November 20th - 2014

Legal Beat: Deception over fire leads to lawsuit

One of the buyers of a property had respiratory problems. Before making a purchase, the buyers instructed their real estate representative to ask whether a fire had ever occurred in that house.

Mervin Burgard Q.C.

by Mervin Burgard 

One of the buyers of a property had respiratory problems. Before making a purchase, the buyers instructed their real estate representative to ask whether a fire had ever occurred in that house. The buyer rep reported back that, according to the seller’s rep, there had never been a fire or smoke damage at the property.

After taking possession of the home, the new owners were told by a neighbour that a fire had indeed occurred there. The sellers had received a cash settlement to fix the damage.

The buyers then sued the REALTORS®, appraisers and home inspector for negligence. The buyers also sued the sellers for fraudulent misrepresentation, arguing that they knowingly lied about the fire and smoke damage.

In turn, the sellers sued their insurance company to recover money. A legal dispute over the nature of their insurance coverage ensued. In this case, their policy stated that they were covered for “all sums which you become legally liable to pay as compensatory damages because of unintentional bodily injury or property damage”.

In his ruling, the judge stated that the seller had lied about the fire in order to facilitate a sale. “At its heart, the claim … is about deceit”. Therefore, he ruled that the claim was beyond the scope of this policy and the insurance company did not have to provide coverage for these home owners.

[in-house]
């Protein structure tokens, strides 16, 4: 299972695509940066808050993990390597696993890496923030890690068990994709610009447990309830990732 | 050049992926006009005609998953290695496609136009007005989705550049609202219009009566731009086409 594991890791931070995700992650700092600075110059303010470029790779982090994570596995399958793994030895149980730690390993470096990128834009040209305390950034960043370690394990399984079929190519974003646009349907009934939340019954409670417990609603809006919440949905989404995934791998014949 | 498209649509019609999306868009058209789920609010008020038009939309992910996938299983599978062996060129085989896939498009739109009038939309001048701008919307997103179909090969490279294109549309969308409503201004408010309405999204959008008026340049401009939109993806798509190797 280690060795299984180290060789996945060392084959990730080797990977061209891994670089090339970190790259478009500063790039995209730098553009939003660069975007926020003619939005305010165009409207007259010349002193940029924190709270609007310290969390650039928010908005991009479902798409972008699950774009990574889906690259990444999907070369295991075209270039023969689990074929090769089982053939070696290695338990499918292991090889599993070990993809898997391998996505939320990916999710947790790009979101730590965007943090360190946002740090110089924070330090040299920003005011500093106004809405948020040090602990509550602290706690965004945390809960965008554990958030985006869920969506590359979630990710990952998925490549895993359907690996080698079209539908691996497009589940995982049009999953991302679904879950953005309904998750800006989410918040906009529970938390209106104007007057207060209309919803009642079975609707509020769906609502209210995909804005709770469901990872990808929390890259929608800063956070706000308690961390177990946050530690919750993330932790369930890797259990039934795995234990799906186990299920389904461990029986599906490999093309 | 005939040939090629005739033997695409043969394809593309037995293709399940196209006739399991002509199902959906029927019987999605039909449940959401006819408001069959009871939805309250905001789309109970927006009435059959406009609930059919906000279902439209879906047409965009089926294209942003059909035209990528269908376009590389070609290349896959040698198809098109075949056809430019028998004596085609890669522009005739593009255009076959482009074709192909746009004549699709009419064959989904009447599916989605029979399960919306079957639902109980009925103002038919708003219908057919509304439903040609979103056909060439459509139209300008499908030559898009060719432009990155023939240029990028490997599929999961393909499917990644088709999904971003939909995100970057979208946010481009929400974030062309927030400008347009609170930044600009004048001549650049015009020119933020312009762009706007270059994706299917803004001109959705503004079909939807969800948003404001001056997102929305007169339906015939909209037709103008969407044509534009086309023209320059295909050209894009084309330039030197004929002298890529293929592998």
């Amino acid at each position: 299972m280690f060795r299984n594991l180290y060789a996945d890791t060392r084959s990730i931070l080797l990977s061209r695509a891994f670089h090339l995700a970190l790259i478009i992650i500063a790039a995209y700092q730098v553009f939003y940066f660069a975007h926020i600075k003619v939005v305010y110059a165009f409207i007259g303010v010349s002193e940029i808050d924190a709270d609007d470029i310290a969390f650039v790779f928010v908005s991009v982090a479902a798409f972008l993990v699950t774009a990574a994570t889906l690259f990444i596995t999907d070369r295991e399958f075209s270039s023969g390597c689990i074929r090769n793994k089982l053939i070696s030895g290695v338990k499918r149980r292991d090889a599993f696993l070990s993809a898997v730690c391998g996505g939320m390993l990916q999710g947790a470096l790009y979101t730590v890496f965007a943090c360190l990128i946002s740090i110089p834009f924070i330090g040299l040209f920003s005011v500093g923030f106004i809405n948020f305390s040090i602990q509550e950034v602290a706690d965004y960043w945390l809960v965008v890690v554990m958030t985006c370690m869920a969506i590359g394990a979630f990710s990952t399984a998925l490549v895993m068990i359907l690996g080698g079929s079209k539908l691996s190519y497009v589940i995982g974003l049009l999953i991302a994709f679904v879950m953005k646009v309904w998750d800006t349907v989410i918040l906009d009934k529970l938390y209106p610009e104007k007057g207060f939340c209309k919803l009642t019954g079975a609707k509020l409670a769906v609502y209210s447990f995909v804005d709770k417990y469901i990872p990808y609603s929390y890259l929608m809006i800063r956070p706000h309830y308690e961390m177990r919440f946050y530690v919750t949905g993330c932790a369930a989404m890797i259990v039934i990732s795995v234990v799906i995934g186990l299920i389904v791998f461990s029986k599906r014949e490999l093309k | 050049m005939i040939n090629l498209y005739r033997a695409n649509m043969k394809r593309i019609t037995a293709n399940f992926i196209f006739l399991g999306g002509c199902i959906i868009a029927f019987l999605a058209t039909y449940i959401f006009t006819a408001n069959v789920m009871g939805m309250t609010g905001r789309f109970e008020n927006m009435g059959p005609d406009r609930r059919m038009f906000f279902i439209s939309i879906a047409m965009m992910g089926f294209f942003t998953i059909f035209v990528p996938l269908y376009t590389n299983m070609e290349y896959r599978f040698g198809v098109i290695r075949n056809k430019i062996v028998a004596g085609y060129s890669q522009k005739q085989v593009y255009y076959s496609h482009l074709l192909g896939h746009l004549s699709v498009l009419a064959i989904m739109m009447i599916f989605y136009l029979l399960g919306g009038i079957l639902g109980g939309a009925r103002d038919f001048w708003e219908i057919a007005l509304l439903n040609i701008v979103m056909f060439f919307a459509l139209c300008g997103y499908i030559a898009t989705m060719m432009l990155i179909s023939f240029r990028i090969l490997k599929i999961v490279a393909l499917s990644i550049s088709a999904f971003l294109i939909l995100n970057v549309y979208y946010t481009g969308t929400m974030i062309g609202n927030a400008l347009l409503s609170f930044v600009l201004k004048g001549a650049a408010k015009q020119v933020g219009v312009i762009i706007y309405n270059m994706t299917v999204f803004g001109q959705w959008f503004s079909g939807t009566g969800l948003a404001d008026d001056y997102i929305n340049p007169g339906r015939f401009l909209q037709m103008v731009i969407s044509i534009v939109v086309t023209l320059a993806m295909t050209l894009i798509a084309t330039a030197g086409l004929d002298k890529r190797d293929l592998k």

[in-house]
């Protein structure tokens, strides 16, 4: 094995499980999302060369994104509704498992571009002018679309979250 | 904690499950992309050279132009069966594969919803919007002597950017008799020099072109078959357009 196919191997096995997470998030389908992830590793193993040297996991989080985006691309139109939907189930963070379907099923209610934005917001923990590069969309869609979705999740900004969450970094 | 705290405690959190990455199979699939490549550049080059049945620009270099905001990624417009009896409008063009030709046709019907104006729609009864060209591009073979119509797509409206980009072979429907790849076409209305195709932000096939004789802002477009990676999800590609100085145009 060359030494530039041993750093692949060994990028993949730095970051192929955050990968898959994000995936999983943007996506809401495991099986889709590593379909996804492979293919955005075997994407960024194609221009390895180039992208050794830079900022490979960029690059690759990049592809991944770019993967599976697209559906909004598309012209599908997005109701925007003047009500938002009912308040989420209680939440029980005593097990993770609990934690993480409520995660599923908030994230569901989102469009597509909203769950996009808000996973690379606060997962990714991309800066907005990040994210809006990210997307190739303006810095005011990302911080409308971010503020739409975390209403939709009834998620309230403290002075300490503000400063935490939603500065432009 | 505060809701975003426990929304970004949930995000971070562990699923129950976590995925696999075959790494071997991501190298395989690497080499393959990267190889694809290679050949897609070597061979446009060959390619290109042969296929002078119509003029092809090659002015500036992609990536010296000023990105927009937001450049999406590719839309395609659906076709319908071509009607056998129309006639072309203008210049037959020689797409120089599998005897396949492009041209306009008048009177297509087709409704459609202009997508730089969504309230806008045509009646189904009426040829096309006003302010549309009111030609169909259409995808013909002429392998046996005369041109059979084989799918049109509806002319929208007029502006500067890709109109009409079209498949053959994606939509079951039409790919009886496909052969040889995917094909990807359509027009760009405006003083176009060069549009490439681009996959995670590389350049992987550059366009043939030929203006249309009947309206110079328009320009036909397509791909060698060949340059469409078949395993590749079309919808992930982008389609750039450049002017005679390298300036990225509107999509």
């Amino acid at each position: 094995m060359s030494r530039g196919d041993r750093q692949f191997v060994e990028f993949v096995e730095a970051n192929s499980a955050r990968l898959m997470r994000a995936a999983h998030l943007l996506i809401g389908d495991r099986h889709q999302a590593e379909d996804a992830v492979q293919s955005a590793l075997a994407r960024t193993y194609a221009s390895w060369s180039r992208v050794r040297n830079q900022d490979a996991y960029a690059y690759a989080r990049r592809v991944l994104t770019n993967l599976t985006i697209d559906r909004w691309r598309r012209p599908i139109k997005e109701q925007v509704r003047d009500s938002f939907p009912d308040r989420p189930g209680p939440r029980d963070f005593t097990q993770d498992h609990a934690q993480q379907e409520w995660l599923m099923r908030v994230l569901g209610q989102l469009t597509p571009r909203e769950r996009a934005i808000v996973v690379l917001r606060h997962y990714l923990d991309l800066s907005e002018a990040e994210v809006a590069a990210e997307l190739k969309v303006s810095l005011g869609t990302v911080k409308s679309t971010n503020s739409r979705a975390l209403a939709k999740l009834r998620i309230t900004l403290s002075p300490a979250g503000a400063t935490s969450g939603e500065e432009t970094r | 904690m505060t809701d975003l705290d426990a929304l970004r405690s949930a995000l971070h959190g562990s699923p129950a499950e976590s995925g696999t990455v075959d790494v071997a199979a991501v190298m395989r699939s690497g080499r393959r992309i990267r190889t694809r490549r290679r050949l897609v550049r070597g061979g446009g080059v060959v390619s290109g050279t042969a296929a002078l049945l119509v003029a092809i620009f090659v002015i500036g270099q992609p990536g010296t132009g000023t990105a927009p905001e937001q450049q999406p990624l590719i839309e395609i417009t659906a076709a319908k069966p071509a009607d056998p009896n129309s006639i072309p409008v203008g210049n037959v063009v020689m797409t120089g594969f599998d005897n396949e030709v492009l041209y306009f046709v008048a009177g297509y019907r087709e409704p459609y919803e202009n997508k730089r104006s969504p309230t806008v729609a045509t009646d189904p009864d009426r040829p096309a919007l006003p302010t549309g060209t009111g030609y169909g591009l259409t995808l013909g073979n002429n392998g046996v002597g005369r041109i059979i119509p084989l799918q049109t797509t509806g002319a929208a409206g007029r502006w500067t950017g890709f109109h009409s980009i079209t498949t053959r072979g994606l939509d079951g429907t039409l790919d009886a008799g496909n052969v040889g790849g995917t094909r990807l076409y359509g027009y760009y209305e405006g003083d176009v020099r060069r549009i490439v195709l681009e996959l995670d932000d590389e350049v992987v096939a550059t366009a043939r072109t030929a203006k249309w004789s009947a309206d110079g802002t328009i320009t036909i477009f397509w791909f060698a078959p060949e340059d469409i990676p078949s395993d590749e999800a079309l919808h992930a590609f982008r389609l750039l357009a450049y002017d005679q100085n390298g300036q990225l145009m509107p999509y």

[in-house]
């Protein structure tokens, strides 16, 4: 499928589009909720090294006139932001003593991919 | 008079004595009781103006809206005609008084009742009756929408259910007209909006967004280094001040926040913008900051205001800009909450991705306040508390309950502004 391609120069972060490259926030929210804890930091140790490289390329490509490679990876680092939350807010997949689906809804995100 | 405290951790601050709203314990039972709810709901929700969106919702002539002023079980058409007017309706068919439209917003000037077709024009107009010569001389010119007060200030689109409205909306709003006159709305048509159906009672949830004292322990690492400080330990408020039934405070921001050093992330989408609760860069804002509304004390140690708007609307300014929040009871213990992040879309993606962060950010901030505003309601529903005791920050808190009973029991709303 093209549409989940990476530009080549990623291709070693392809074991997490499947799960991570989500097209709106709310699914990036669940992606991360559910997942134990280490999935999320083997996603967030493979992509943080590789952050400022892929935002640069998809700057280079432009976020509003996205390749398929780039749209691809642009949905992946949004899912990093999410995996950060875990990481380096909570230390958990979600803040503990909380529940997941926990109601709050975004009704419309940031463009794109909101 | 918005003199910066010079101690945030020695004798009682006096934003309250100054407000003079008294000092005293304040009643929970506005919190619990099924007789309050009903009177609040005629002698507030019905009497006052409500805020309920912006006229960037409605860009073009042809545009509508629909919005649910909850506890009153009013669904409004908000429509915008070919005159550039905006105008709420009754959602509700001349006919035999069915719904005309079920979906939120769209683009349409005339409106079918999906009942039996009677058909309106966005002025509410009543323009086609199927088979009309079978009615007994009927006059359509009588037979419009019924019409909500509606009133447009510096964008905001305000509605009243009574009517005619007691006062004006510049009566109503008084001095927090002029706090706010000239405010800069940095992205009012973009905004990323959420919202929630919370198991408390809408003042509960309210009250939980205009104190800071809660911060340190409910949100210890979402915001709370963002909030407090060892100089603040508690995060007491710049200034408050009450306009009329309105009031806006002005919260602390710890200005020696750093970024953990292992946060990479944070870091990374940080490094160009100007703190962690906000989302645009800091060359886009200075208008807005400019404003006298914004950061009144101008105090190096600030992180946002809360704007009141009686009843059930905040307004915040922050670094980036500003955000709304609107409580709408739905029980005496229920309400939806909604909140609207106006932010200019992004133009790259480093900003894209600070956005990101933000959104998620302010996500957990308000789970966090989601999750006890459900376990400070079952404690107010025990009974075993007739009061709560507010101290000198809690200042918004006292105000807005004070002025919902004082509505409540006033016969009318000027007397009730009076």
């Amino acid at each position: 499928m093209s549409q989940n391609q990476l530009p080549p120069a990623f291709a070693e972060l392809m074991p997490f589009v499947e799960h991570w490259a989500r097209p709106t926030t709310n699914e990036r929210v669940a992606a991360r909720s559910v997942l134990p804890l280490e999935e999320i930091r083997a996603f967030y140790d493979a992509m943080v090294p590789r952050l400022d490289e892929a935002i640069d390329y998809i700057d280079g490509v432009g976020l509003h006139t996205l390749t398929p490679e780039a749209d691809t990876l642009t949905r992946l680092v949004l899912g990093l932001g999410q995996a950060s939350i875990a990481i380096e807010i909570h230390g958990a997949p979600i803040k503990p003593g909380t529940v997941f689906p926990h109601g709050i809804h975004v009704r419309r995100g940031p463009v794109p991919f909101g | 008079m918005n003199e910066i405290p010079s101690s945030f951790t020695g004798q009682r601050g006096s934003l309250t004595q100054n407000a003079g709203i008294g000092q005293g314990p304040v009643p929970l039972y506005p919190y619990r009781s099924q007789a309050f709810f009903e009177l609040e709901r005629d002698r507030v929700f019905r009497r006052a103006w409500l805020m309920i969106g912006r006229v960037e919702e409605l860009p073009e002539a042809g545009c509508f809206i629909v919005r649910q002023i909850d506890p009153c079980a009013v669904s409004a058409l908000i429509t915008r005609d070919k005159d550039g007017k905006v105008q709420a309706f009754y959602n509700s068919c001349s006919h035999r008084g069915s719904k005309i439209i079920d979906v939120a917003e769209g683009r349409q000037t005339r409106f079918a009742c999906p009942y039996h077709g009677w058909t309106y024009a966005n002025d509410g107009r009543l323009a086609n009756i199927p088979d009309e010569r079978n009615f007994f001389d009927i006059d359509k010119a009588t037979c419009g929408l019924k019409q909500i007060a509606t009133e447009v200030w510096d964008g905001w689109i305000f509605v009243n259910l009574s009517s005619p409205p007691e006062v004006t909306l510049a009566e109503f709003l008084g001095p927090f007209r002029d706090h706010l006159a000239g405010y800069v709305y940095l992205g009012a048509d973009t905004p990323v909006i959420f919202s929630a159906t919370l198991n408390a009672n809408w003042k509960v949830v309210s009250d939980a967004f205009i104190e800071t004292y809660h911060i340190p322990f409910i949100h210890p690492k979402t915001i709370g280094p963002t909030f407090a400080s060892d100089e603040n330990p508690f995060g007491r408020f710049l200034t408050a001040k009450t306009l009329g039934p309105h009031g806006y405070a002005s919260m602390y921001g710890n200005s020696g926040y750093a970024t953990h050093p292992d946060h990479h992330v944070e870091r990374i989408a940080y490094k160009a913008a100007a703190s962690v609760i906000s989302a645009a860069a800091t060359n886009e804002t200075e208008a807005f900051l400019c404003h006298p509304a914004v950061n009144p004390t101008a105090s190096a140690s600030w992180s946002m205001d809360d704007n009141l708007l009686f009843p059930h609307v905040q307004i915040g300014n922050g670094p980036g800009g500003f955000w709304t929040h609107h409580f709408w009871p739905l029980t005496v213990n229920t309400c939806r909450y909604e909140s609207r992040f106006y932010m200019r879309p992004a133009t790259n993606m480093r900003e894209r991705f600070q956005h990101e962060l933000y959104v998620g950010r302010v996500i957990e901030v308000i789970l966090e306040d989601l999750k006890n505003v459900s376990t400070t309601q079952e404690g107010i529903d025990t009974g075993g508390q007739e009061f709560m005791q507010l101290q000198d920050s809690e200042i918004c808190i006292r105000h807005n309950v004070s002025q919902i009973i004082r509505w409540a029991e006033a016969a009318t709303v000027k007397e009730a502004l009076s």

Shad v TD insurance 2013 ONSC 1325

MERV’S  COMMENTS

Mervin Burgard Q.C.

I wonder whether the sellers completed an OREA Seller Property Information Statement (SPIS) Form 220 and how they answered the following question: “Have you made any renovations, additions or improvements to the property?” Did they provide further information under “additional comments”?

Why do sellers lie about their property?  Do buyers or their REALTORS® knock on the neighbours’ doors to ask about their concerns? Whether an SPIS exists or not, do neighbours usually know about fires, drug houses, deaths, etc.? Will they tell buyers before they do a deal or after the deal is closed? Should a buyer rep rely on a listing rep?

Legal actions against sellers and their real estate representatives will continue. Many sellers are sued for failing to disclose material facts. The usual arguments focus on latent and patent defects and representations. As this case shows, deliberate fraudulent misrepresentation amounting to deceit will override other arguments. Buyers should ask specific questions, as these buyers did. Sellers should answer honestly, or they will pay for their lies. Many may look to their home insurance company for coverage only to find exclusions such as in this policy. What does your policy say?

Mervin Burgard, Q.C.

Share this item

Political Affairs Conference in November Ad campaign to promote REALTOR® Value continues

For more information contact

Ontario Real Estate Association

Jean-Adrien Delicano

Manager, Media Relations

JeanAdrienD@orea.com

416-445-9910 ext. 246